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Chinese EXIM Bank rejects blame for Bahamas megaresort crisis
Published on February 6, 2016 Email To Friend    Print Version

More than 5,000 delegates representing Inter-American Development Bank (IDB) member countries are expected to attend the upcoming IDB and Inter-American Development Investment Corporation (IIC) Annual General Meeting (AGM), scheduled to take place at the Baha Mar Convention Center on April 7-10. Photo: Ahvia J. Campbell

By Travis Cartwright-Carroll
Nassau Guardian Staff Reporter

NASSAU, Bahamas -- The Export-Import Bank of China (EXIM) on Thursday dismissed “unfounded criticisms” by people with “ulterior motives” and said it has the best interests of the Bahamian people at heart.

There has been some criticism in recent weeks over the lack of progress on the stalled multibillion dollar Baha Mar resort since the bank moved to have receiver-managers appointed last year.

“China EXIM Bank is a responsible bank,” the bank said.

“When it takes actions and makes decisions, the bank bears in mind not only its own interests but also the interests of The Bahamas and the Bahamian people.

“It is because of this that the bank along with the receivers has been working hard to look for a competent investor who can take over the project with an integrated overall plan for the management of all parts of the project, so that the project will generate sustainable and maximum value for all stakeholders.

“Any action taken or measure adopted that is based on short-term, temporary or individual interests is irrational and irresponsible.

“As the Baha Mar project is a huge hotel complex, it takes time to market and for any investor interested to carefully study the project and gain a thorough understanding before making the final decision.”

Construction on Baha Mar stalled last year after disputes arose between the developer and its contractor, China Construction America.

Baha Mar filed for Chapter 11 bankruptcy in the US District of Delaware on June 29, 2015. However, a Bahamian Supreme Court justice rejected the company’s application to have the US proceedings recognized locally.

“China EXIM Bank is fully aware of the importance of the Baha Mar project to the Commonwealth of The Bahamas and the people of The Bahamas,” the bank said.

“In the past few weeks, some persons, out of what the bank believes are ulterior motives, instead of discussing the well-known reasons for the failure of the project, have been through various channels seeking to lay blame with the bank.

“The bank, having made tremendous efforts in addressing the issues related to the project, feels that the recent criticism is entirely unfounded.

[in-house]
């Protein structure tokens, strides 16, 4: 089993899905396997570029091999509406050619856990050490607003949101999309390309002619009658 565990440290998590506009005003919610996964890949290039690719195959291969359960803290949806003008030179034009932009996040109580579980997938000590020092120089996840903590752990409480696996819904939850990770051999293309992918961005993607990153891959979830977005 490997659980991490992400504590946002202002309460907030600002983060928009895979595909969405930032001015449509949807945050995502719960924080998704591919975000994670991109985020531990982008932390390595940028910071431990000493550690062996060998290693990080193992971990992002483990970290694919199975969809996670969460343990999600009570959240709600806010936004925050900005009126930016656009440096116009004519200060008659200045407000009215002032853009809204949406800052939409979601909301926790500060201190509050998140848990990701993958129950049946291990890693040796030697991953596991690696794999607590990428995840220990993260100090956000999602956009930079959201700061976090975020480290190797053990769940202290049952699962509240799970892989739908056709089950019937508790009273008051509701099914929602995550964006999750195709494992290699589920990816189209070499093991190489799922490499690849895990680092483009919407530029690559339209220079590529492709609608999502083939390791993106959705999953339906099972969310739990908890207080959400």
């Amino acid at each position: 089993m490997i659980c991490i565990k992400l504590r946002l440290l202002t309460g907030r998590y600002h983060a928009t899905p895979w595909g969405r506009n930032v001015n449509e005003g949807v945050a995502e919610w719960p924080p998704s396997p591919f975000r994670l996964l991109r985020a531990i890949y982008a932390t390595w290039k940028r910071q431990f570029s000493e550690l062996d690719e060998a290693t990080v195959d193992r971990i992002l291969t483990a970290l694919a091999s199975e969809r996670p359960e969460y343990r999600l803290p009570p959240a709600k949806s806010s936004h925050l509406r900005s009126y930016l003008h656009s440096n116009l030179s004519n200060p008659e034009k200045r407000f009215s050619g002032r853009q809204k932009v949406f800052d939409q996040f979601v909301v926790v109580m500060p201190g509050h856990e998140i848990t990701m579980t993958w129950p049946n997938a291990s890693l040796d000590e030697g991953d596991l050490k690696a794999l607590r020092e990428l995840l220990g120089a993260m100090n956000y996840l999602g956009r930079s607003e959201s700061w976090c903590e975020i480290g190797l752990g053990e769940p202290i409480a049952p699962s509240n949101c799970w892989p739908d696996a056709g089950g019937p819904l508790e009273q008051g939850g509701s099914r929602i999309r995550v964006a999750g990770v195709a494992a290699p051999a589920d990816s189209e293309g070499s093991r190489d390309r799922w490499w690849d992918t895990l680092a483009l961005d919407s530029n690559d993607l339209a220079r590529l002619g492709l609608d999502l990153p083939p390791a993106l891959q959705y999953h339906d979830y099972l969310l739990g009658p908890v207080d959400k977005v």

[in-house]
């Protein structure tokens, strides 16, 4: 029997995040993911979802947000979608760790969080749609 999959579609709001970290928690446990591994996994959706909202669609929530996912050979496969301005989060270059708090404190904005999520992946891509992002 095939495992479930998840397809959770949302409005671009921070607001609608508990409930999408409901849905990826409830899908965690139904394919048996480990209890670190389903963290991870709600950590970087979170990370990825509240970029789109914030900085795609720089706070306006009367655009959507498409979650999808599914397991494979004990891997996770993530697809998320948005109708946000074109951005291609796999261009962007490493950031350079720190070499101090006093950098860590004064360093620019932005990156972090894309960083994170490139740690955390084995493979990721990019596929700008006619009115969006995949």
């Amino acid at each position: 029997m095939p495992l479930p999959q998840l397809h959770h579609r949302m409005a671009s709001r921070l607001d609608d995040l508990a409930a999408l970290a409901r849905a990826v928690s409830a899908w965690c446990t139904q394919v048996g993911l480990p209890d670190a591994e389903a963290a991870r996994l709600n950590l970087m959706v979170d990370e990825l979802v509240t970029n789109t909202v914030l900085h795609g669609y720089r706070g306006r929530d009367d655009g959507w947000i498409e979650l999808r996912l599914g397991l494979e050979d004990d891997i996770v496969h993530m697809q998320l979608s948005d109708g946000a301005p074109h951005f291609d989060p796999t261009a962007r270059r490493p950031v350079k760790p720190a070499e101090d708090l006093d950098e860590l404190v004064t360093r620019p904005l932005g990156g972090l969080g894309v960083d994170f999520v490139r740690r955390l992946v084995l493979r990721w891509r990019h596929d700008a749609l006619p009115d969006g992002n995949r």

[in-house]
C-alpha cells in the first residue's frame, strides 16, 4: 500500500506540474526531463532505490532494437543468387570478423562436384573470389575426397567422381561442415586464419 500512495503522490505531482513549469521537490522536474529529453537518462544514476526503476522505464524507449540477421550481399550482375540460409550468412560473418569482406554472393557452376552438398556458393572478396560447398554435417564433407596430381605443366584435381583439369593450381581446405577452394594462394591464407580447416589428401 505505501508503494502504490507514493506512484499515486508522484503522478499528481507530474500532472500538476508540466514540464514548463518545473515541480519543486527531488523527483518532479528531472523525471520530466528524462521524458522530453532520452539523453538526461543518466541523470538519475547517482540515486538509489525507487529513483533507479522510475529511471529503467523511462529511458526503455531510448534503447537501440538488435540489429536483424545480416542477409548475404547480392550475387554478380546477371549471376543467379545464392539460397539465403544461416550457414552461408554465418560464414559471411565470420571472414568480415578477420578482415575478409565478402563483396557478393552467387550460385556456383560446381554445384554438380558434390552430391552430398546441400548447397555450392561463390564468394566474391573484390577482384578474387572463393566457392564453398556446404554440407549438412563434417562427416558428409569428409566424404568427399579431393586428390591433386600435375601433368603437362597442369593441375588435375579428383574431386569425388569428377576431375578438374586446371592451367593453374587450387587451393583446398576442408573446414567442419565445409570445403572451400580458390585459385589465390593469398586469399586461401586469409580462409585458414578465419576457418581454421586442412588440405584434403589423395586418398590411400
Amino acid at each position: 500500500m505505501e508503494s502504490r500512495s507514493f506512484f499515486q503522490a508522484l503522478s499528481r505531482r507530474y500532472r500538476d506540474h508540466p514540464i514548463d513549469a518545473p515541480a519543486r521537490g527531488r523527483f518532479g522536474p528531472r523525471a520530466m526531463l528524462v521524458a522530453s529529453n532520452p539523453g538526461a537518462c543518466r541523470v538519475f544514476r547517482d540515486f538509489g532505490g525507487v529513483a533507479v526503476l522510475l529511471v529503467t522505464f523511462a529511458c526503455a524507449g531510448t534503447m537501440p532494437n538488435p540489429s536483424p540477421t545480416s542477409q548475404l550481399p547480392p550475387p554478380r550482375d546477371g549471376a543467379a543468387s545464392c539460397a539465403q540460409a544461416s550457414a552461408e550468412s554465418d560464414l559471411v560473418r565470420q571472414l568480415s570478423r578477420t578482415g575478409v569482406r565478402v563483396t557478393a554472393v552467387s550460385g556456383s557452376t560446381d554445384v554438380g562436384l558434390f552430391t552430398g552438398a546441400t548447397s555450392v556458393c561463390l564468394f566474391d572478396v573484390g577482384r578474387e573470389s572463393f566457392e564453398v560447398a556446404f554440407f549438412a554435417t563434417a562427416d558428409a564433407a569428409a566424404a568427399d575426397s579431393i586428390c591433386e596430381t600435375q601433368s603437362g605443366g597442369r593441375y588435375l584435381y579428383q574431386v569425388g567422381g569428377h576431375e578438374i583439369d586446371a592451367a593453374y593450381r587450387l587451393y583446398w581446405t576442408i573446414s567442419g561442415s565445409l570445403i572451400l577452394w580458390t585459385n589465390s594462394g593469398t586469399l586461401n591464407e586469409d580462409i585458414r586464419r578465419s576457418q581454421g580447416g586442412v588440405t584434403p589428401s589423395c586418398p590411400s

“Since the original developer is no longer capable of operating the project, the bank, in order to ensure the security of project assets and safeguard the rights and interests of all stakeholders, was obliged to appoint Deloitte as receiver managers over the project assets.”

The Chapter 11 cases filed by Baha Mar were dismissed in Delaware.

Supreme Court Justice Ian Winder appointed joint provisional liquidators (JPL) to oversee Baha Mar and later approved the EXIM Bank’s move to have receiver managers appointed.

On Monday the government, through its attorney, asked a Supreme Court judge to hold off on the winding up of the project as “positive” signs exist for a resolution to the crisis.

Attorney Loren Klein said more time is needed to get to that point.

As a result, the winding up was adjourned to May 2.

Former Baha Mar board member Dionisio D’Aguilar told Guardian Business last month that there is “not a Christ thing Perry Christie and his Cabinet can do about ” the development until the EXIM Bank decides to sell it.

“It is over,” he said.

“It is over until the Chinese government -- through China Export-Import Bank -- decides to whom they are going to sell that project, because clearly they don’t want to run it... So until they decide to give it away at a fire sale price, it will just sit there.

“And I make the point that the Chinese are in absolutely no rush to make this decision.”

The receivers are working with the JPLs to get the resort open.

Baha Mar laid off more than 2,000 workers in October 2015, but still employs a skeleton staff.

In a statement to The Tribune on Monday, Baha Mar developer Sarkis Izmirlian said he had not heard from the government since October 2015 and from Prime Minister Perry Christie since last summer “even though I have made proposals that would enable Baha Mar to be opened and put Bahamians back to work”.

“If the government is serious about getting Baha Mar opened, then the prime minister should meet with me,” he wrote.

Christie has said that his government is very close to reaching a resolution on the project.

Republished with permission of the Nassau Guardian
Reads: 5885

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Steven Norton:

The only group with any say in Baha Mar's future, is the China Export Import Bank. And like many banks, with a substantial write off looming, there could be a lot of waiting for a rescue deal. China Bank might want to consider dividing up the 2,200 room property into separate deals, the first being the 1,000 room casino resort and the Nicklaus Golf Course. When we opened Paradise Island in 1967, we only had 650 rooms to support the relocated Bahamian Club Casino, now the Island has close to 4,000 accommodations. Wouldn't the existing resort hotels, in Nassau, be overwhelmed if all 2,200 rooms opened at the same time? Opening the first 1,000 rooms with the casino, probably puts 1,500 employees back to work, and the cash flow from phase one could help the other hotels open over a short time frame.


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